top of page
  • Thierry Spanjaard

Vitale future is wide open

The French government announced the national healthcare card, called Carte Vitale, is bound to be dematerialized or merged into the ID card.

The Carte Vitale was launched in 1998, as a support for healthcare rights. At that time, it even did not bear a photo on the card and the chip only contained administrative data. Then came the second version: Vitale 2, in 2007, bearing a photo of the cardholder, and which was supposed to include health-related data, something that never happened.

In fact, the Carte Vitale 1 has been very useful for a purpose that was not part of the original project: testing the actual life expectancy of the chip. The project was launched in 1998, with a mass distribution of cards in 1999. These cards where using a SGS-Thomson (now ST Microelectronics) ST16SF44 chip with Bull CP8 (now part of Thales) Scot 400 mask. The chip was an 8-bit microcontroller with 4 k bytes of EEPROM memory. When the project was launched, the card was expected to have a life expectancy of 3 years and the chip was guaranteed for 5 years. As of now, millions of cards issued in 1998-1999 are still in operation, almost a quarter of a century after having been manufactured!

Even with a photo on most cards, fraud to social services is evaluated between EUR 6 and 8 billion yearly. This amount is a sufficient trigger for the government to try and find solutions.

The first solution that was considered is to turn the Carte Vitale into a Digital ID, by dematerializing it on the patient's smartphone. The ApCV (Application Carte Vitale) contains an identifier (INS - Identité Nationale de Santé – National Health ID), access to optional insurance credentials, and allows medical acts billing, and online access to health-related data. It is to become an identity supplier function certified at eIDAS substantial level, for instance to be used by France Connect, the inter-administration authentication service for citizens' access. A pilot has been conducted in 10 departments, but no rollout date has been announced yet.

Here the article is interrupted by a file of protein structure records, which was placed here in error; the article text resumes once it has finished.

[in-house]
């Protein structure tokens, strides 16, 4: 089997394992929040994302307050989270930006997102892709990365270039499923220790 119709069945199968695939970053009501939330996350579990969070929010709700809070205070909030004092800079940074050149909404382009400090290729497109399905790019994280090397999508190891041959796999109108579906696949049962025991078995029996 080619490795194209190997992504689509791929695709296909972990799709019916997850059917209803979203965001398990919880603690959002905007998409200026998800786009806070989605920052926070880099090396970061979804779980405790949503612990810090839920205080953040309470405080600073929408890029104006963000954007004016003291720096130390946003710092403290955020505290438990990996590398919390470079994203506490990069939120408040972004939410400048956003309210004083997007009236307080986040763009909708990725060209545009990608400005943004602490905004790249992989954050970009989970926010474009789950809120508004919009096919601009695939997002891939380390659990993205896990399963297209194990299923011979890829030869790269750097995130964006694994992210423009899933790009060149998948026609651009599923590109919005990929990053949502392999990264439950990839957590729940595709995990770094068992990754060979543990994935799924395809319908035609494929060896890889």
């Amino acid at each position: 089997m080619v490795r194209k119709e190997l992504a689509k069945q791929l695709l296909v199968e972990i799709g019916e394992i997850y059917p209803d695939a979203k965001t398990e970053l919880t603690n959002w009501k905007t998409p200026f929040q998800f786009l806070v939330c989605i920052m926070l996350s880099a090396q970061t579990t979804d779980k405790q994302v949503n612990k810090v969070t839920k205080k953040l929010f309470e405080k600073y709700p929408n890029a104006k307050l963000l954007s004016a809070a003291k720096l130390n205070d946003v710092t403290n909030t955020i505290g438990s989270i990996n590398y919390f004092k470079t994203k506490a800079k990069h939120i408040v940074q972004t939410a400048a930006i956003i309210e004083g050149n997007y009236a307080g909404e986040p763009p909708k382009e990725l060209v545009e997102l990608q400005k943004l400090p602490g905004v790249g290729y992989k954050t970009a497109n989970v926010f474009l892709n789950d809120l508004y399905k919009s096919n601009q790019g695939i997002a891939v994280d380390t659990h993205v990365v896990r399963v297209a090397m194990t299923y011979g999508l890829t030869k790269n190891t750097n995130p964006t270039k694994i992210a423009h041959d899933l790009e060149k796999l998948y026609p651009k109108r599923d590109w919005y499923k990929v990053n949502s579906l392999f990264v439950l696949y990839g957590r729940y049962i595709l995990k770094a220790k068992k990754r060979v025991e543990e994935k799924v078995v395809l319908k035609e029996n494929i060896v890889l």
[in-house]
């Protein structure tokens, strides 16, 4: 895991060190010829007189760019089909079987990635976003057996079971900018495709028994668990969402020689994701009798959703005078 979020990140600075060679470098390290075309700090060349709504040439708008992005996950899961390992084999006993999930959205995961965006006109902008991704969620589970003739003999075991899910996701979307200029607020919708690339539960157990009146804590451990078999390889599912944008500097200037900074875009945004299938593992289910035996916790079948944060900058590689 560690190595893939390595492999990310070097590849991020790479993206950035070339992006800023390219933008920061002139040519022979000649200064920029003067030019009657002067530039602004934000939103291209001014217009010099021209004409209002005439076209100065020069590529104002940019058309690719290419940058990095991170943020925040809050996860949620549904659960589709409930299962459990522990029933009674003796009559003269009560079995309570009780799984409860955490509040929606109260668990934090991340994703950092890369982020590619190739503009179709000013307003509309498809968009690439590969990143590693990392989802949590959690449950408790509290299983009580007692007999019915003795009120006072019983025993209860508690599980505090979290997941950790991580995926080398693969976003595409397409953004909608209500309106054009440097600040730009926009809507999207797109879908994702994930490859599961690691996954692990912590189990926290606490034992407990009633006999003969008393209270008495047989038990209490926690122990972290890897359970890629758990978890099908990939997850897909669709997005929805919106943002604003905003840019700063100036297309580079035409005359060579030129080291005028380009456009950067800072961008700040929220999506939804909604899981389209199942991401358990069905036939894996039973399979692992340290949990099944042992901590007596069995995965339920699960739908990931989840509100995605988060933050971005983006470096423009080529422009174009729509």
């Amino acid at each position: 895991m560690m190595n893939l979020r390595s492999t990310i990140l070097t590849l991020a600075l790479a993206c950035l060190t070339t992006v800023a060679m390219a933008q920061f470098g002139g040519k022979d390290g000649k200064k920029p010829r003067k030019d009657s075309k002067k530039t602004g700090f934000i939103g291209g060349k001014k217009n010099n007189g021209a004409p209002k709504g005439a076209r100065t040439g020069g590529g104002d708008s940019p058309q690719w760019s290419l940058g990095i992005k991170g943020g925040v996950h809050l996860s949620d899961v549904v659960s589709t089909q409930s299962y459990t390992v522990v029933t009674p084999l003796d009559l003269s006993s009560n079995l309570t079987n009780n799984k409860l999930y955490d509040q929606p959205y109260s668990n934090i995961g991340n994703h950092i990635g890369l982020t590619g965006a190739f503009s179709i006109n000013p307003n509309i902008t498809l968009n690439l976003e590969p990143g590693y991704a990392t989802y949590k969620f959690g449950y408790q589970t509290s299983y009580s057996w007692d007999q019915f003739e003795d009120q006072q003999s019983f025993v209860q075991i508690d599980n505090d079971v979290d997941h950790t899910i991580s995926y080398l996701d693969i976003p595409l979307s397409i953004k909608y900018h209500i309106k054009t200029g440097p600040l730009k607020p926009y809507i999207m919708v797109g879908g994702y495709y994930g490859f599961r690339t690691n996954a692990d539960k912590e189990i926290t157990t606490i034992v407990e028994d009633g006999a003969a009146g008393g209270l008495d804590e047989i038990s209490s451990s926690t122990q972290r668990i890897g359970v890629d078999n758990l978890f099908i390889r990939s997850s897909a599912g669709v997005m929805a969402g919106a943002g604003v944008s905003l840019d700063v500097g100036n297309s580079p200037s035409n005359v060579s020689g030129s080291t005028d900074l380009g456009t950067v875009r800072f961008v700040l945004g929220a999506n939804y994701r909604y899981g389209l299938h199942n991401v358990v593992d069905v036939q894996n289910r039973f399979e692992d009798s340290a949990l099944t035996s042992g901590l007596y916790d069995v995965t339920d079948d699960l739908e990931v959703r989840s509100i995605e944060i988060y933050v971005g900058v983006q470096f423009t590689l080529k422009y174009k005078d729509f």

Already dematerialized smartphone versions of healthcare cards are in use in Denmark, Australia, and more, along with some US states and Canadian provinces.

Now, the French government is coming up with a new approach: merging the healthcare card with the national eID card. Again, nothing new here, this is already the case in many countries including Estonia, Belgium and Portugal, among others, as well as many countries in West Africa, as interoperability is guaranteed by the fact ECOWAS (Economic Community of West African States) has decided to issue ICAO-compliant national ID cards.

Adding healthcare rights on a national ID card can seem a good idea, however, the CNIL (Commission nationale de l'informatique et des libertés - National Commission on Informatics and Liberty) has issued a statement in which they insist on data protection, especially on keeping the national ID number in a secure area of the chip and not printed on the card, along with other limitations.

No decision is made yet. My Carte Vitale issued in 1999 will probably see its lifetime extended by a few more years ...

57 vues


Recent Posts
Rechercher par Tags
  • Facebook Basic Square
  • Twitter Basic Square
  • Google+ Basic Square
bottom of page